Treating low bone density involves increasing dietary vitamin D and calcium intake and performing weight- bearing exercises. Depending on bone density test results, doctors may prescribe medications to prevent osteoporosis, according to the U.S. National Library of Medicine.
Dairy products and green vegetables are excellent sources of calcium; some manufacturers may enrich foods with additional calcium and vitamin D, according to WebMD. The human body also produces more vitamin D with sun exposure. In patients with low levels of these nutrients, doctors often recommend supplements to help prevent more bone loss.
While walking help to build bone mass in the lower body; the use of weights or elastic bands further provides resistance to increase upper bone strength. Doctors and physical therapists can recommend an exercise routine appropriate to the current fitness ability of the patient, reports WebMD.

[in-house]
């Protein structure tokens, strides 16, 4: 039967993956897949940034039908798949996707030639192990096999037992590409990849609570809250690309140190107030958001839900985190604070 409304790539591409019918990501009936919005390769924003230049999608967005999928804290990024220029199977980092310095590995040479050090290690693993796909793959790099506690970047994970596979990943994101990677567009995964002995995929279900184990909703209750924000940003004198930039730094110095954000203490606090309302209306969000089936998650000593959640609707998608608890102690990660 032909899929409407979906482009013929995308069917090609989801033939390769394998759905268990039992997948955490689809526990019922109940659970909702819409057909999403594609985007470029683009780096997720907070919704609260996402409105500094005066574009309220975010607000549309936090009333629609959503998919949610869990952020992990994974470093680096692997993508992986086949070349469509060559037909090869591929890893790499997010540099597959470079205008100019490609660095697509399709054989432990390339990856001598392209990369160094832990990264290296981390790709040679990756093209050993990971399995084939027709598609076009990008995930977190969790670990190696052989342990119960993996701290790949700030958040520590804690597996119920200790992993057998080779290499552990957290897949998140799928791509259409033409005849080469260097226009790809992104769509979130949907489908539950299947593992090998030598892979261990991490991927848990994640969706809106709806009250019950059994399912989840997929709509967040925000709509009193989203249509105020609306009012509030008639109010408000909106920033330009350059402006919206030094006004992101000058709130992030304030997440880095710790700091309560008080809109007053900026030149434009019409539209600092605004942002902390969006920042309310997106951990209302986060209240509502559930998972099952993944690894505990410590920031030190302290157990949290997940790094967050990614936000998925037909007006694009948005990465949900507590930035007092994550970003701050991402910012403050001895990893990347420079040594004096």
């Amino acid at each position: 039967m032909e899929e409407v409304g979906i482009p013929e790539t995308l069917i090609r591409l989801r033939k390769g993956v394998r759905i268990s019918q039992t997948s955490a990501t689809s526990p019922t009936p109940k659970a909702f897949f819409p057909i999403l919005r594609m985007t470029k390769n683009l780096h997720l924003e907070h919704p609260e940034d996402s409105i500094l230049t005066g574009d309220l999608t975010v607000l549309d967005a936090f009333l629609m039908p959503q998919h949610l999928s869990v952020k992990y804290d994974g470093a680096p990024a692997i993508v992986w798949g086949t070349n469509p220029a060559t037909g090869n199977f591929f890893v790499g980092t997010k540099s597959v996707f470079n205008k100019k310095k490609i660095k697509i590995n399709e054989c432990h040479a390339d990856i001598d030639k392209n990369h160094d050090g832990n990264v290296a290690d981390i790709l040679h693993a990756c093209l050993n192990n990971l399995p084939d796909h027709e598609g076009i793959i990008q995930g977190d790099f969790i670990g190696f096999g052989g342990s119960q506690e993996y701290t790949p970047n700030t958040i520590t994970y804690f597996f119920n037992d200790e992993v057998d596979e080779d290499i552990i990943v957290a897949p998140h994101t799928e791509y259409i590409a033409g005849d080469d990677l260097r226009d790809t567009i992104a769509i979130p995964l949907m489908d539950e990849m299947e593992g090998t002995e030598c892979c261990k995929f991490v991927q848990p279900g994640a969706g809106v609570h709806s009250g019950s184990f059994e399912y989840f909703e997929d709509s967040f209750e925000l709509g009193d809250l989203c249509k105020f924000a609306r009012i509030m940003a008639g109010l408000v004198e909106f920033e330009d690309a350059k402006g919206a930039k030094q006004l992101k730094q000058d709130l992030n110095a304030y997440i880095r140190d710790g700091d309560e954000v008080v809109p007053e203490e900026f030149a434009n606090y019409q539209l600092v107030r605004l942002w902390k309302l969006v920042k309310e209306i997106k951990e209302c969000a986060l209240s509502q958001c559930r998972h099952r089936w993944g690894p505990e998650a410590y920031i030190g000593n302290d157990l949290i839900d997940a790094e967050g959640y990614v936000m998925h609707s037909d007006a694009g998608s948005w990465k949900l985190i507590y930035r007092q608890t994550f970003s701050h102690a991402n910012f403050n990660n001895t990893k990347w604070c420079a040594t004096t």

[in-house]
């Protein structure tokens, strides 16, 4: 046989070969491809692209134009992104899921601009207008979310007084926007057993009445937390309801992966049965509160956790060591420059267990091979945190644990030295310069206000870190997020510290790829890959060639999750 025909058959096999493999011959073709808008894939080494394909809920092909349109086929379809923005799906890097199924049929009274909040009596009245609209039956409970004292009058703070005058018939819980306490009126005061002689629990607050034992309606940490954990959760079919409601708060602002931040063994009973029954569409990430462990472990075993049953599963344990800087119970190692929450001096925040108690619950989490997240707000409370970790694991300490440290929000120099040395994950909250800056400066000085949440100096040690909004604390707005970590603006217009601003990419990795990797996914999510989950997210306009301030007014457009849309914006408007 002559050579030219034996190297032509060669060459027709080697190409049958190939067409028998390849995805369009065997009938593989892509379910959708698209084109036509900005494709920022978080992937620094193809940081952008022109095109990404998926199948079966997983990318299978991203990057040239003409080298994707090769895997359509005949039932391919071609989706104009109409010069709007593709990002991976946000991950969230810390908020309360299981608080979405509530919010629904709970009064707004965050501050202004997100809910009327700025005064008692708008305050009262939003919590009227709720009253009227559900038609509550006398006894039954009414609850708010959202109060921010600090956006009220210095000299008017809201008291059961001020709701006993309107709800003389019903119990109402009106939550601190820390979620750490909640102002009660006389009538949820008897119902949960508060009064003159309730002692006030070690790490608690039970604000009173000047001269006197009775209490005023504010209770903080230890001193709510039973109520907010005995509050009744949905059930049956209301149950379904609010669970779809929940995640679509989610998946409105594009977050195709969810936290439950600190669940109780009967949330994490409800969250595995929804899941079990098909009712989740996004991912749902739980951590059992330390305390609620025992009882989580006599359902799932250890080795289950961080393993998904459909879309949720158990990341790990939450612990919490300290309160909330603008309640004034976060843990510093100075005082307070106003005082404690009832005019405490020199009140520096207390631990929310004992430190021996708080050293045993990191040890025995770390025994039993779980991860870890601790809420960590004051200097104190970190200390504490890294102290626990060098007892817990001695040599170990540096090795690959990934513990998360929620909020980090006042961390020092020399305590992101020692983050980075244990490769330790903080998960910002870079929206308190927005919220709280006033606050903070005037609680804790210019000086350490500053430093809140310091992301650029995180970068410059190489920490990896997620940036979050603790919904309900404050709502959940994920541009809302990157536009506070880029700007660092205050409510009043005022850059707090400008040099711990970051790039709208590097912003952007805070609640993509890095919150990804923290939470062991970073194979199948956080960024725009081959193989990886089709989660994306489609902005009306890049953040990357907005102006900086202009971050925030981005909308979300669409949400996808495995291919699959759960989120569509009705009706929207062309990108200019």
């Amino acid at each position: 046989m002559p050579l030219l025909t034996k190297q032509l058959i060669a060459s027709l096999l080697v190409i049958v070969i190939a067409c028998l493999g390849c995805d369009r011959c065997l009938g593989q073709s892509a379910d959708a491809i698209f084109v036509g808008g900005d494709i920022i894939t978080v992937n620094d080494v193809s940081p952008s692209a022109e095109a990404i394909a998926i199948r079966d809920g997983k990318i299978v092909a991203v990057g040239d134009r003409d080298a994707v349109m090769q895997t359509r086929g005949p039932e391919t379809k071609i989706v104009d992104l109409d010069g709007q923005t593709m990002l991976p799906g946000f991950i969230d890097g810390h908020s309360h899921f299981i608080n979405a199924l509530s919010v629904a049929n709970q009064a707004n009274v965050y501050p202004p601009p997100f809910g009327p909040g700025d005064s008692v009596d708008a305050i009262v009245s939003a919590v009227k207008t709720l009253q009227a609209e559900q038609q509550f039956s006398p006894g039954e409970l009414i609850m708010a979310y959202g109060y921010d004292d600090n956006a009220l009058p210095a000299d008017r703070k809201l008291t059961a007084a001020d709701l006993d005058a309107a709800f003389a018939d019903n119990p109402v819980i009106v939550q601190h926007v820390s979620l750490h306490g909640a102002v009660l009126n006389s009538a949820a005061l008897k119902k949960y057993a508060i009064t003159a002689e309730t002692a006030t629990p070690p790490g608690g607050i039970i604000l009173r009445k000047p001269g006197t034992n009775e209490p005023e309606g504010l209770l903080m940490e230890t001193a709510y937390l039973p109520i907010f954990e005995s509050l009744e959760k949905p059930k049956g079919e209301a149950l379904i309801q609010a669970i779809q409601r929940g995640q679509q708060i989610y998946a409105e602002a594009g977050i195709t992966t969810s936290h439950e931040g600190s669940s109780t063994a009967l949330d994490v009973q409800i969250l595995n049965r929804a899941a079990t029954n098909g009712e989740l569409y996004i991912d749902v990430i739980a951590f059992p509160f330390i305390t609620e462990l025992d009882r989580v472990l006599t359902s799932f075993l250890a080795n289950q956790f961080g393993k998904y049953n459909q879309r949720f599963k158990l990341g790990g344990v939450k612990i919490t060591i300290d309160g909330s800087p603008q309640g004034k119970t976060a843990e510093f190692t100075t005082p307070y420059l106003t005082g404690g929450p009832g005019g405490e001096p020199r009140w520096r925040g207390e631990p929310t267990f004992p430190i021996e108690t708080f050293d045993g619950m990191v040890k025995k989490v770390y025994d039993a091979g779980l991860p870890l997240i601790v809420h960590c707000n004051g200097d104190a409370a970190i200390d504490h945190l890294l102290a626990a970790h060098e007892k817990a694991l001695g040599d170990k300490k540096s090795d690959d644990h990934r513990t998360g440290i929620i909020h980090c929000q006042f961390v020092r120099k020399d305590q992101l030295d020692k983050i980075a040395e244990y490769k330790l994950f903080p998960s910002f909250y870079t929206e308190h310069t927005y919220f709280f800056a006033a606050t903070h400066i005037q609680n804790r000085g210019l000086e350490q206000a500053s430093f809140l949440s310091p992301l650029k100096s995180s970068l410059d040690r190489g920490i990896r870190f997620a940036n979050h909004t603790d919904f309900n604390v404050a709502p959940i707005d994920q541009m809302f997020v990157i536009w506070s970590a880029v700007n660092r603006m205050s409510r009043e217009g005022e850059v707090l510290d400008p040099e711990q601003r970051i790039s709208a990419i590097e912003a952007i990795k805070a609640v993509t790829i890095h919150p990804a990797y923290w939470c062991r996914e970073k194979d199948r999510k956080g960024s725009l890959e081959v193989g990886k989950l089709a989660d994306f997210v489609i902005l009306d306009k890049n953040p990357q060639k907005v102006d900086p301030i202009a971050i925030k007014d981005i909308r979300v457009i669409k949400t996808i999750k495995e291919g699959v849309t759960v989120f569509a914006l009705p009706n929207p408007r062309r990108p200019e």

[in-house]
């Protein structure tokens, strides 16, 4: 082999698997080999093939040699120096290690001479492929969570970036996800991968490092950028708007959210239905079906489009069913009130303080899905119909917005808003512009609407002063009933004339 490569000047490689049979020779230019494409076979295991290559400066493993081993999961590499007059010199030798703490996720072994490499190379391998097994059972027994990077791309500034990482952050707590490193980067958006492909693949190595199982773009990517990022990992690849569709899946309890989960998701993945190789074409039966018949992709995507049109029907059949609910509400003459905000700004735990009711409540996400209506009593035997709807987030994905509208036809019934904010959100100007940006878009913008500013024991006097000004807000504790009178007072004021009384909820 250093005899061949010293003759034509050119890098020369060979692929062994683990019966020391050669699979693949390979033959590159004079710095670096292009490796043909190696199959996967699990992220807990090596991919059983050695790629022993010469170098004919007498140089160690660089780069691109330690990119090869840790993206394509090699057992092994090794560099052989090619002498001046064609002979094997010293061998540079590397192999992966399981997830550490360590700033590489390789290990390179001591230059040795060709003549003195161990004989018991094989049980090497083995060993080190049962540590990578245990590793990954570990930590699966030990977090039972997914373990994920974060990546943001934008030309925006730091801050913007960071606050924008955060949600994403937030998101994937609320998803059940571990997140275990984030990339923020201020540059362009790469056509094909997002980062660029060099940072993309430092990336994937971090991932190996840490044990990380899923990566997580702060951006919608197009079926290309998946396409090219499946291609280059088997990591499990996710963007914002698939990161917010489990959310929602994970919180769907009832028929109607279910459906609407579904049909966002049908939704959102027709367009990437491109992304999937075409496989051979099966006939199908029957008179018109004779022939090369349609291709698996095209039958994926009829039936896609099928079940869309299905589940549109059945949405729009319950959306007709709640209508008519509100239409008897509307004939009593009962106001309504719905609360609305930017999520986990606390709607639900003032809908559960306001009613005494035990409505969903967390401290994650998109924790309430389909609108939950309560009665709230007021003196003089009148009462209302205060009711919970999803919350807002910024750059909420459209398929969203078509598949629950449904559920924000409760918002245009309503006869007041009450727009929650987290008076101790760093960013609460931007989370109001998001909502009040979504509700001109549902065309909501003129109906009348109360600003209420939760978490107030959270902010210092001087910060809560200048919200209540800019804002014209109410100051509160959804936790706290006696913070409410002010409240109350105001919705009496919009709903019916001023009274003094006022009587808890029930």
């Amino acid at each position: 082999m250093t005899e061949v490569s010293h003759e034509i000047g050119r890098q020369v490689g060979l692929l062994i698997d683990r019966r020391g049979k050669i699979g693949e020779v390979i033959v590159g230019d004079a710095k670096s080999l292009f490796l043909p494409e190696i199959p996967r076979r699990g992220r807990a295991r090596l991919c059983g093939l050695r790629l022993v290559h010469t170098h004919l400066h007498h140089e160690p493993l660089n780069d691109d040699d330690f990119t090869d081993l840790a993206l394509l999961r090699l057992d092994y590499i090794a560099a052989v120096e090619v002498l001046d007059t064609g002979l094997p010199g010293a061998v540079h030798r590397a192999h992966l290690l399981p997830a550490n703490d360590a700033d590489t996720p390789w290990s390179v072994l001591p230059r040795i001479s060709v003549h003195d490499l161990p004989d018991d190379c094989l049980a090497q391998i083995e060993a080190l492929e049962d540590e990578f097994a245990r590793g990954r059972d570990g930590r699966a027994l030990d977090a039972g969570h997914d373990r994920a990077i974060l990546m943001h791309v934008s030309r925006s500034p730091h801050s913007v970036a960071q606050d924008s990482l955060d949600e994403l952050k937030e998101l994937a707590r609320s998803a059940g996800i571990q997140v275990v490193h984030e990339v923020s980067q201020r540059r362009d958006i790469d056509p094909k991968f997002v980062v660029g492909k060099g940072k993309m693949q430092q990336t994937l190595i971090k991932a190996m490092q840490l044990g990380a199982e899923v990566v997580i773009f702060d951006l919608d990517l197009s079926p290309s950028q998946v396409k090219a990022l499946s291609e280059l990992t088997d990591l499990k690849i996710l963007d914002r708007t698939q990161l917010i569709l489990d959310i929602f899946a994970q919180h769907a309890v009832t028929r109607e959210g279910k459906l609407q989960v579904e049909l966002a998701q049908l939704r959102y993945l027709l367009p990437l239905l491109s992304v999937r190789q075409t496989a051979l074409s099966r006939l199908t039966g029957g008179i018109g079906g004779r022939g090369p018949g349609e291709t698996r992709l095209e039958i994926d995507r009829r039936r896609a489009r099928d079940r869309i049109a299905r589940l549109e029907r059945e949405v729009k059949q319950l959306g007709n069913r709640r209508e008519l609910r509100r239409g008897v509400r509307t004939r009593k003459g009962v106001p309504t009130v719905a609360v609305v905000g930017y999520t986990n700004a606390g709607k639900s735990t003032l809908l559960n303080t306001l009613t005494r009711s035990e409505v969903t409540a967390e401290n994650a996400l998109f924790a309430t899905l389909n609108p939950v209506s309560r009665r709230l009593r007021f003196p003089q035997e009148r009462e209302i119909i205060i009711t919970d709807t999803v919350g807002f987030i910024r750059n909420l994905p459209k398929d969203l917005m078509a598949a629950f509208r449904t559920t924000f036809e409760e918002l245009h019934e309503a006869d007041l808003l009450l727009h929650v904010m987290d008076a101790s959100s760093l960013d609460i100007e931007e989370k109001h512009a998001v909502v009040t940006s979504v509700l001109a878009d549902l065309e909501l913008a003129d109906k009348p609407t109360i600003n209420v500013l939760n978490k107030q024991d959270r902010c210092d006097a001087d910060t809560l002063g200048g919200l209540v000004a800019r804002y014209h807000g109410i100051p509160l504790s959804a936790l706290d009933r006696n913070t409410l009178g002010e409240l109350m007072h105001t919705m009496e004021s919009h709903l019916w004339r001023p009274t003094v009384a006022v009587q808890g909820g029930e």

Bone loss medications are typically not prescribed unless the patient progresses towards osteoporosis, according to WebMD. Hormone replacement is helpful in some post-menopausal women; other options include bisphosphonates and raloxifene.
Building bone mass in early years helps minimize the chances of low bone density as the person ages; lifestyle changes before the age of 30 -including avoiding excessive alcohol, tobacco products and colas- helps to increase bone density, advises WebMD.